Our Sea Kelp Bioferment supplies a complete nutrient medium to moisturize skin and scalp. The substrate for fermentation is kelp, a sea macroalga (Phaeophyta). Fermentation makes the cell contents of this alga readily available to our skin and scalp. This maximizes its moisturizing properties, as well as making nutrients required by the skin available. The ferment also has a calming effect that can reduce redness, itchiness and irritation.
The bioferment is rich in fucoidan, carrageenan, algin, minerals, and many active chemicals. It also provides minerals like iodine, copper, molybdate, magnesium, and others required as cofactors in enzymatic reactions of lipid metabolism and energy conversion. This product can be used as a base for many of our water soluble actives. Sea Kelp Bioferment is probably our favorite ingredient because it has so many uses.
In our Sea Kelp Bioferment we use Laminaria as substrate for fermentation. Laminaria grows in the sublittoral zone of the northern Atlantic Ocean. We enrich the bioferment with extra fucoxanthin and fucoidans, also extracted from Laminaria.
Fucoxanthin is a pigment present in Phaeophyta (brown algae) that may protect skin from photo-aging caused by UV.
Fucoidans are sulfated polysaccharides with structures that depend on the plant source and growing conditions. Applied to the skin, fucoidan will increase the density of collagen bundles, decrease activity of proteases (enzymes that break down dermal proteins), increase scavenging of free radicals, and increase cell proliferation. These effects would be mediated through increased expression of ß1-integrin and may also help with wound healing.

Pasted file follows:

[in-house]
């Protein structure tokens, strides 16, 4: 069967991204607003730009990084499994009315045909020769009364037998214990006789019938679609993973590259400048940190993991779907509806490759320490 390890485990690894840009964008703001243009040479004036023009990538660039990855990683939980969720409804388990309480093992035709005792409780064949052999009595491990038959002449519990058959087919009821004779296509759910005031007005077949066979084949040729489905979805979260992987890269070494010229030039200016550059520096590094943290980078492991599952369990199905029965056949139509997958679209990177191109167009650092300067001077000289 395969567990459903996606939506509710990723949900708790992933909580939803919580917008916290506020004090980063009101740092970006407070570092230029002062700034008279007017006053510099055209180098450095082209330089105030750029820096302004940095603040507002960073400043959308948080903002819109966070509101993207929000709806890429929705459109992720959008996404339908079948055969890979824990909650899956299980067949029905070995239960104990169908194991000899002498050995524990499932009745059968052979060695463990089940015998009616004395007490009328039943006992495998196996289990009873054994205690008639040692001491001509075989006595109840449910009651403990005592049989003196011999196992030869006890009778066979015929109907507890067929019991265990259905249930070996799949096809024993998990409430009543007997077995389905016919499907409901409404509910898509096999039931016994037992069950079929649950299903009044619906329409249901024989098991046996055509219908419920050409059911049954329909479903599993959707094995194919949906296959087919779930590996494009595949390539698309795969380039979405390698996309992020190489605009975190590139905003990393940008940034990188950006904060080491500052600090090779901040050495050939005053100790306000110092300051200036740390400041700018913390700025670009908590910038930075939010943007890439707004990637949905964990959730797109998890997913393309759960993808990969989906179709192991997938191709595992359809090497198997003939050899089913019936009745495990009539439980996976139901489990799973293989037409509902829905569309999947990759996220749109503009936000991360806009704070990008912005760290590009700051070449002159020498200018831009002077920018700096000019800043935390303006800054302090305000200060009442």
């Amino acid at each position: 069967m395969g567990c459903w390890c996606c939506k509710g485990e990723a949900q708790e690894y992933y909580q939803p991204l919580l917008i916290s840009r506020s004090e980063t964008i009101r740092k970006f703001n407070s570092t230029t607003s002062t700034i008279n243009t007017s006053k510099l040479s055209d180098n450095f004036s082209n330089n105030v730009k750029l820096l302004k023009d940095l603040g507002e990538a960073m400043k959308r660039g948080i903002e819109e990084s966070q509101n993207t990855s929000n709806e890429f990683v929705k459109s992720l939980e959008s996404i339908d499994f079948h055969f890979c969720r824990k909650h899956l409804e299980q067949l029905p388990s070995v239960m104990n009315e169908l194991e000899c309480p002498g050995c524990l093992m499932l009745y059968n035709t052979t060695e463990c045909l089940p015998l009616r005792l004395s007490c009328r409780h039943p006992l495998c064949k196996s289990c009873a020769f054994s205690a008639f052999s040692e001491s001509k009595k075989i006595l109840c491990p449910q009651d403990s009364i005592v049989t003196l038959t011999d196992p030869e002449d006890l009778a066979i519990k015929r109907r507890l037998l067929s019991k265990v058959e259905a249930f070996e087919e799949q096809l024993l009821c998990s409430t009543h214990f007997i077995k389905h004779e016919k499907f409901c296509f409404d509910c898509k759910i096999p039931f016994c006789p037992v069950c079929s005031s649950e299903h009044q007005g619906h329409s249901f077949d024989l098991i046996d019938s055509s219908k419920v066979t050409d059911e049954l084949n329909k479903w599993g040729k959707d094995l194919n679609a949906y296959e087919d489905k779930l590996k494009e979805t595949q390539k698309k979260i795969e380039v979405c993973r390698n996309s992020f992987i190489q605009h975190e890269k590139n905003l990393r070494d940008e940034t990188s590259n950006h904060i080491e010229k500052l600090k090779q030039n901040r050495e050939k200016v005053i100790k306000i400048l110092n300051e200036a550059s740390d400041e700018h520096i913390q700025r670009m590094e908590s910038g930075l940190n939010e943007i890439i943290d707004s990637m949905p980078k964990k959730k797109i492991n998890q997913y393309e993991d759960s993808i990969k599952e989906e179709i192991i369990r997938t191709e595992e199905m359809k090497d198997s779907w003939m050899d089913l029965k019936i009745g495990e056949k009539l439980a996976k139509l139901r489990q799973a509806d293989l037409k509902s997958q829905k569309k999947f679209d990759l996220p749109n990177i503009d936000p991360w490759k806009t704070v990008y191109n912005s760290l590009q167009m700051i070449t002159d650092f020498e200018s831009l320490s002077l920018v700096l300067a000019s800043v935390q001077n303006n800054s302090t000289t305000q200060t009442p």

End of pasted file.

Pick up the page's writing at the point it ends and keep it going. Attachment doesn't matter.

Porphyridium, an extracellular polysaccharide produced by a red alga has sulfate groups attached. It also has non-reducing terminal D-xylopyranosyl and galactopyranosyl residues. It is known that this polysaccharide has antioxidant and anti-inflammatory properties, and the xylitol residues may be responsible in part for the anti-inflammatory properties.
Astaxanthin gives our Sea Kelp Bioferment its color. Astaxanthin is similar to some pigments that give coral exoskeletons their color. This is not just a similarity in color but also in chemistry. Most corals obtain the majority of their energy and nutrients from photosynthetic unicellular algae called zooxanthellae that live within the coral's tissue, and these algae also produce pigments that protect the coral from the sun. Because of its particular molecular structure, astaxanthin serves as an extremely powerful antioxidant. It has a very effective quenching effect against singlet oxygen, a powerful scavenging ability for lipid and free radicals, and effectively breaks peroxide chain reactions. Carotenoids are effective at low oxygen concentrations, complementing the activity of vitamin E which is effective at higher oxygen concentrations. Astaxanthin has also been shown to enhance and modulate the immune system. The antioxidant and immunomodulating activities, in combination or separately, may reduce the acute inflammatory reaction in the skin and tissue just beneath it that follows excessive exposure to UV radiation.